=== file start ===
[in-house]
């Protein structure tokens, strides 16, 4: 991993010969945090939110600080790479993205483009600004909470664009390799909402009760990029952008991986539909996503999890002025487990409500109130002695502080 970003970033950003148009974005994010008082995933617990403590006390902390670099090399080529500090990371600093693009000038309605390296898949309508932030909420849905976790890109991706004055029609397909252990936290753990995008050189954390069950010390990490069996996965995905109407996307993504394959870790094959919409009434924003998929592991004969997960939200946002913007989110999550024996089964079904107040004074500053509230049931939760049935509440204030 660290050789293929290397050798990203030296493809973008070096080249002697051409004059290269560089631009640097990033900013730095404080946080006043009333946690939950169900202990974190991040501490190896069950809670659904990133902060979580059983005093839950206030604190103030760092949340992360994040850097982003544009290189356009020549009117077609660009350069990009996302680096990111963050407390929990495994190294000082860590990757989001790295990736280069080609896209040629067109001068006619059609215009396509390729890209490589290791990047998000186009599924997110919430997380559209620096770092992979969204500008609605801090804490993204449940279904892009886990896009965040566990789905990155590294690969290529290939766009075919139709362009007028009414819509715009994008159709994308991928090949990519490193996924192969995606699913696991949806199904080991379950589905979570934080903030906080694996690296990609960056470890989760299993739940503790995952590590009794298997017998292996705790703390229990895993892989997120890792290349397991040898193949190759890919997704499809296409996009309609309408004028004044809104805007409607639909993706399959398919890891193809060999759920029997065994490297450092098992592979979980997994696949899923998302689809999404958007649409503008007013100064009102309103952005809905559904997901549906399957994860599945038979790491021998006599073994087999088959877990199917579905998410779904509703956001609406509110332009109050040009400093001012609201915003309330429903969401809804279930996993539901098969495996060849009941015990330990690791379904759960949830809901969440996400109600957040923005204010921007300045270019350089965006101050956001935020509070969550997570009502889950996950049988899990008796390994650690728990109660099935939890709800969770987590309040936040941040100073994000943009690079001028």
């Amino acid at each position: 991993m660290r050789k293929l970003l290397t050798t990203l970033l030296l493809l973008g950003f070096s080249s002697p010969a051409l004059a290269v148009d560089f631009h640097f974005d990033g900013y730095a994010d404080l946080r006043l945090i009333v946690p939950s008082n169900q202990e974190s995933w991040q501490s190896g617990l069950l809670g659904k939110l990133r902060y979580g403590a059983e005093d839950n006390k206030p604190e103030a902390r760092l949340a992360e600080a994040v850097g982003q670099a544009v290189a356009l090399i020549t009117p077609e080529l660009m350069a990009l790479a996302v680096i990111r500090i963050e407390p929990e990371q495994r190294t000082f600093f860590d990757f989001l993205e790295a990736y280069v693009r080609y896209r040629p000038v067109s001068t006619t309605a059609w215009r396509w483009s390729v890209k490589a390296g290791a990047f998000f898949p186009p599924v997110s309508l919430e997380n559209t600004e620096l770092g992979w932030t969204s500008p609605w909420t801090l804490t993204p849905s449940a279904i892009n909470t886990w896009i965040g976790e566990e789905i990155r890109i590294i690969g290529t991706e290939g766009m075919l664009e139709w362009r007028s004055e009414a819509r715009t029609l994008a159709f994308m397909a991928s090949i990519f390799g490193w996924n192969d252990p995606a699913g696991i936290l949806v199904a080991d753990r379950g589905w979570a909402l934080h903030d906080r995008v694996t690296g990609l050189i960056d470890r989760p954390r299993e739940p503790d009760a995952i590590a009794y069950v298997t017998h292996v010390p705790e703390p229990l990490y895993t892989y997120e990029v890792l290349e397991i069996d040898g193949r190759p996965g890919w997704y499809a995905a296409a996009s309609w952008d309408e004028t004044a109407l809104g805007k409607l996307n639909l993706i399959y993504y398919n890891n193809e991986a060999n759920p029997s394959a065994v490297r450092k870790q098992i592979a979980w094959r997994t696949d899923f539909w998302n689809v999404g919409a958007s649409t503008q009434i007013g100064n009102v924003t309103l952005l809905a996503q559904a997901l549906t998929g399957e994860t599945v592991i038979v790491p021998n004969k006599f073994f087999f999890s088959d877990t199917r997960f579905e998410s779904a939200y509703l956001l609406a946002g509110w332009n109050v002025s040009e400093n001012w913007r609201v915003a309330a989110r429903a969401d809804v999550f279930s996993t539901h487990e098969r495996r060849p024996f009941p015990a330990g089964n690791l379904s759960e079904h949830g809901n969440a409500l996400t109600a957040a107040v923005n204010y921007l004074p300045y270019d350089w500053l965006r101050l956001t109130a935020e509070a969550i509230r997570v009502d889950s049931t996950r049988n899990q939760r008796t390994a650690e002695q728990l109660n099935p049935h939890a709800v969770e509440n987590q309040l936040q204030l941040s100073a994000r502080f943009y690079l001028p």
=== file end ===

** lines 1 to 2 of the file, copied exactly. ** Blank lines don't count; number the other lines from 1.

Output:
[in-house]
């Protein structure tokens, strides 16, 4: 991993010969945090939110600080790479993205483009600004909470664009390799909402009760990029952008991986539909996503999890002025487990409500109130002695502080 970003970033950003148009974005994010008082995933617990403590006390902390670099090399080529500090990371600093693009000038309605390296898949309508932030909420849905976790890109991706004055029609397909252990936290753990995008050189954390069950010390990490069996996965995905109407996307993504394959870790094959919409009434924003998929592991004969997960939200946002913007989110999550024996089964079904107040004074500053509230049931939760049935509440204030 660290050789293929290397050798990203030296493809973008070096080249002697051409004059290269560089631009640097990033900013730095404080946080006043009333946690939950169900202990974190991040501490190896069950809670659904990133902060979580059983005093839950206030604190103030760092949340992360994040850097982003544009290189356009020549009117077609660009350069990009996302680096990111963050407390929990495994190294000082860590990757989001790295990736280069080609896209040629067109001068006619059609215009396509390729890209490589290791990047998000186009599924997110919430997380559209620096770092992979969204500008609605801090804490993204449940279904892009886990896009965040566990789905990155590294690969290529290939766009075919139709362009007028009414819509715009994008159709994308991928090949990519490193996924192969995606699913696991949806199904080991379950589905979570934080903030906080694996690296990609960056470890989760299993739940503790995952590590009794298997017998292996705790703390229990895993892989997120890792290349397991040898193949190759890919997704499809296409996009309609309408004028004044809104805007409607639909993706399959398919890891193809060999759920029997065994490297450092098992592979979980997994696949899923998302689809999404958007649409503008007013100064009102309103952005809905559904997901549906399957994860599945038979790491021998006599073994087999088959877990199917579905998410779904509703956001609406509110332009109050040009400093001012609201915003309330429903969401809804279930996993539901098969495996060849009941015990330990690791379904759960949830809901969440996400109600957040923005204010921007300045270019350089965006101050956001935020509070969550997570009502889950996950049988899990008796390994650690728990109660099935939890709800969770987590309040936040941040100073994000943009690079001028």